I was just drinking a nice cup of coffee and relaxing during lunch when I had some thoughts about education reform.
1. Are US schools really as bad as people say? Or is the fact that we only evaluate schools based on tests the real problem? Are the tests even valid?
2. To make real, effective and productive changes to education, we need to involve educators, as well as students and parents. Today it seems that most education reform is being pushed by politicians and rich people who have never been in a public school and never taught. Would we allow non-doctors to dictate patient care (oh wait, politicians are in a way with health care "reform" which is as bad as the education "reform" they are pushing for.
3. There are plenty of best practices already available at hundreds, if not thousands, of schools in the US. Why don't we just look to them for ideas?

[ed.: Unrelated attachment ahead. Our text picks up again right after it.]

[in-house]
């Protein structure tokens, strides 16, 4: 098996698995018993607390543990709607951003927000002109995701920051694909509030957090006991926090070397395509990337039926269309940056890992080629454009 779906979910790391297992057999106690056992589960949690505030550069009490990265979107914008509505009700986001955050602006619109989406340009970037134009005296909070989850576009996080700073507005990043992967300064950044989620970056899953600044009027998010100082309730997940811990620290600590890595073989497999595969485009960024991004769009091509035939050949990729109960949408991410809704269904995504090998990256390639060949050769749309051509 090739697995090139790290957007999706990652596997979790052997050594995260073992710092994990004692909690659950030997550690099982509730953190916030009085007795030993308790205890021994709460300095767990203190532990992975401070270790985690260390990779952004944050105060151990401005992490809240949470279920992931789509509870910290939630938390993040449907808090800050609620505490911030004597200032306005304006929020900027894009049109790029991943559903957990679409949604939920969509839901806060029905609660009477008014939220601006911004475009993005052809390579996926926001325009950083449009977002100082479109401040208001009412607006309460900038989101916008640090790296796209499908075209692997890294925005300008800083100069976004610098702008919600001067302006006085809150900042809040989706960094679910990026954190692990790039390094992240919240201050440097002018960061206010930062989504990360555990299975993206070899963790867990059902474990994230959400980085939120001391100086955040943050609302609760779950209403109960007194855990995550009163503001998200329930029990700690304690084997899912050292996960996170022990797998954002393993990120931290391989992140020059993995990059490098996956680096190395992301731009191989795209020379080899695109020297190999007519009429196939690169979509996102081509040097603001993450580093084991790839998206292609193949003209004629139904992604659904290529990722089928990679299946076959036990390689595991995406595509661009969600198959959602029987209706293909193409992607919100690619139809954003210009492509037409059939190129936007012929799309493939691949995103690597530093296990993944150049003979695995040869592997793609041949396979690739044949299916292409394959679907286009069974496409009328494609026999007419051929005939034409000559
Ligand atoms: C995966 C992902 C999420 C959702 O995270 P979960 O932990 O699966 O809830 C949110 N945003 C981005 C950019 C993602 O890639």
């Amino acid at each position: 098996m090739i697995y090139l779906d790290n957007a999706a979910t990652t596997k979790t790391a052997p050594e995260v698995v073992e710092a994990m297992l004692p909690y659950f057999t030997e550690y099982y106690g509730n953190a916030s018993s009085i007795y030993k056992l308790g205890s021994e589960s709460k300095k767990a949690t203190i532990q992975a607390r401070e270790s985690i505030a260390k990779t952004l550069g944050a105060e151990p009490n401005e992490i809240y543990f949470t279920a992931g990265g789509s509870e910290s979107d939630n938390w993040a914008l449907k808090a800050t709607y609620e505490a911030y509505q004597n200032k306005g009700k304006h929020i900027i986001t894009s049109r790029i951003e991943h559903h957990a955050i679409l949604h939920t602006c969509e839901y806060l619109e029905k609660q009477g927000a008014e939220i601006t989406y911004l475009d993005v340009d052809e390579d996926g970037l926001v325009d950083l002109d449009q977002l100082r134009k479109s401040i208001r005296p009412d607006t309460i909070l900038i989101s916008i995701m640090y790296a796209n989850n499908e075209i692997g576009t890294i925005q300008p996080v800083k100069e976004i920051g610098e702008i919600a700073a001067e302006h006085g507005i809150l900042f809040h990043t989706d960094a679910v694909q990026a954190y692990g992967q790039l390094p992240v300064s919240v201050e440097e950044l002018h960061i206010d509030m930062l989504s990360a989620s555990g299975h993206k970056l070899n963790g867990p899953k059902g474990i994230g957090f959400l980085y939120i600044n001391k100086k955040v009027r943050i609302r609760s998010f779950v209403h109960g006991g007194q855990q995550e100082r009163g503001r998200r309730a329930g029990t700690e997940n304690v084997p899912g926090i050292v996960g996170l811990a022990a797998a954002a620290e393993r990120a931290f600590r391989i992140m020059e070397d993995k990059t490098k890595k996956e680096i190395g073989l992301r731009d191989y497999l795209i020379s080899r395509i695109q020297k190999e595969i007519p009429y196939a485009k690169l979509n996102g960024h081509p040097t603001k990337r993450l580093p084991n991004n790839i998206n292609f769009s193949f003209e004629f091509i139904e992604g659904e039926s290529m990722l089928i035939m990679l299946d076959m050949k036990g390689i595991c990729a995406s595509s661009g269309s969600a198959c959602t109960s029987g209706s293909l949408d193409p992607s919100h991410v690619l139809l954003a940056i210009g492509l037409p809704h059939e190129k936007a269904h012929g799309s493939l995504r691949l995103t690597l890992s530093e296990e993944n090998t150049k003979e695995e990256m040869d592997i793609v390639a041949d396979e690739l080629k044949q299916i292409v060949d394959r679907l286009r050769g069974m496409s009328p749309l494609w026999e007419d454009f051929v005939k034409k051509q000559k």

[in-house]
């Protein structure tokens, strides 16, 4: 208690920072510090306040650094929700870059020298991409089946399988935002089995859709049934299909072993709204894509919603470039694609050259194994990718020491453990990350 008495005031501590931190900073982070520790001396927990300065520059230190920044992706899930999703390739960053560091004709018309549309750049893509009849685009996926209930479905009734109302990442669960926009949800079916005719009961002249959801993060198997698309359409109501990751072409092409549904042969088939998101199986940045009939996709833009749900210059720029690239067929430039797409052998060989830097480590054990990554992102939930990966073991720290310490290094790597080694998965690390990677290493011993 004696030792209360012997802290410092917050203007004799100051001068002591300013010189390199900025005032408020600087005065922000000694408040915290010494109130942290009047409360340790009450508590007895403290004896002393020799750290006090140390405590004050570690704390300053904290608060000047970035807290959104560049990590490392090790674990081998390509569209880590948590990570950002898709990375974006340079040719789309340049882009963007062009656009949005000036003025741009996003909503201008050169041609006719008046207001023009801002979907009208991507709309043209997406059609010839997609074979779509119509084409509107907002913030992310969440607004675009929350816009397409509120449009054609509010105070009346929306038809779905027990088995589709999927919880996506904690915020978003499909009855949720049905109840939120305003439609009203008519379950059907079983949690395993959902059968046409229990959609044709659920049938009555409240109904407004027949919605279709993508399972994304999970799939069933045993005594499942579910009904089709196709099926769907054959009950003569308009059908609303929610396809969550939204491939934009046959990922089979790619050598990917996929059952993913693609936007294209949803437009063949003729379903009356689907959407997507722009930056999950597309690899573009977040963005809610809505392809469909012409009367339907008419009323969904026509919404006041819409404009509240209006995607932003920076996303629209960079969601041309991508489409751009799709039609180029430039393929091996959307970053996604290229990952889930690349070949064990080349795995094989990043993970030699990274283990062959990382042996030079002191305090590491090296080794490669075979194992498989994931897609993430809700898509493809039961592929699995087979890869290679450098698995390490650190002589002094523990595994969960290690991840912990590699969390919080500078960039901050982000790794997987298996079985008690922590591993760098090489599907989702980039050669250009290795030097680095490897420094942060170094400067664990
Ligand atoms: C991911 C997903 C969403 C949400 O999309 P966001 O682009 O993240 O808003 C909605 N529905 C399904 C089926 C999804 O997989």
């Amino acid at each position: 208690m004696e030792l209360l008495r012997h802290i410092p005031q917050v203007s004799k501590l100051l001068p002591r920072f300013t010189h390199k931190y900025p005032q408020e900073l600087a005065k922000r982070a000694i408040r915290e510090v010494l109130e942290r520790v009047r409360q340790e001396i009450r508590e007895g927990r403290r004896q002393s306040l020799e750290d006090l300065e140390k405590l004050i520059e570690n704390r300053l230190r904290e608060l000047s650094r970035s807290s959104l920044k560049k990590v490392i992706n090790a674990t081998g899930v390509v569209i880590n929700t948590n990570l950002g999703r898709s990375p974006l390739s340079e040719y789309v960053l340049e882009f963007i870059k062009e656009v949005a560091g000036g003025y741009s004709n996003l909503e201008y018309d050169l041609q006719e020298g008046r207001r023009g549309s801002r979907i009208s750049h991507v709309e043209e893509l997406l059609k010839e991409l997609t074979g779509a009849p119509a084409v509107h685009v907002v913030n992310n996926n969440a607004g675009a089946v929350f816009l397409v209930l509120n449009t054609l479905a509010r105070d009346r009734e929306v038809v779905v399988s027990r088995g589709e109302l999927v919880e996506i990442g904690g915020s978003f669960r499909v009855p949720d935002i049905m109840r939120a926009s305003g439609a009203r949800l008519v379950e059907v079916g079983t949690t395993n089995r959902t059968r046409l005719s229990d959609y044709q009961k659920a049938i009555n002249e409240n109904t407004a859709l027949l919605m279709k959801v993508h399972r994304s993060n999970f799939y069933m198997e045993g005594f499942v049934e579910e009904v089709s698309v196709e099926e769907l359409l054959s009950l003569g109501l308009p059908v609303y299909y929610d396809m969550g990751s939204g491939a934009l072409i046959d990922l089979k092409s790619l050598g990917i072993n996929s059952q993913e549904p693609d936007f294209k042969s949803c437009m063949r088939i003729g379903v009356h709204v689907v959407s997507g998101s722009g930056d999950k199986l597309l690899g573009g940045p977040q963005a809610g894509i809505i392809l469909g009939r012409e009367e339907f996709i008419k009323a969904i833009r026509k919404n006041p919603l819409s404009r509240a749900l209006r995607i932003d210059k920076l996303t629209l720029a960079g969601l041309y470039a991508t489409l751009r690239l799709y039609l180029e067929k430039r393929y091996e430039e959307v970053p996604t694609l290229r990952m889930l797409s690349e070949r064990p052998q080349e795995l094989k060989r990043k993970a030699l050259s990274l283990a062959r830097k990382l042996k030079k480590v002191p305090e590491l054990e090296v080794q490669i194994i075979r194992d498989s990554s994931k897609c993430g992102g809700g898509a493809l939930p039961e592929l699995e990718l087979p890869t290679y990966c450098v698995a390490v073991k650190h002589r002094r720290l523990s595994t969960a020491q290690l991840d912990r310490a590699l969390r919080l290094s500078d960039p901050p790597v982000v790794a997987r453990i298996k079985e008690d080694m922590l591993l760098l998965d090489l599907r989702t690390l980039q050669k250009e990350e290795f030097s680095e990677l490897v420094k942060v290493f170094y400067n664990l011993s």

4. We also have to realize that one size does NOT fit all for education. Differentiation and teacher choice to modify things are extremely important to making students successful in school.
5. Not every student should go to college. Many students are better suited to trade schools and other types of job training. We should make sure every student is prepared to succeed in college, other advanced classes, and work.
6. Let's make it collaborative and not adversarial. Teachers are not the enemy of education. We are the main resource and these education "reformers" have to realize that.
What are your thoughts on "education reform"?
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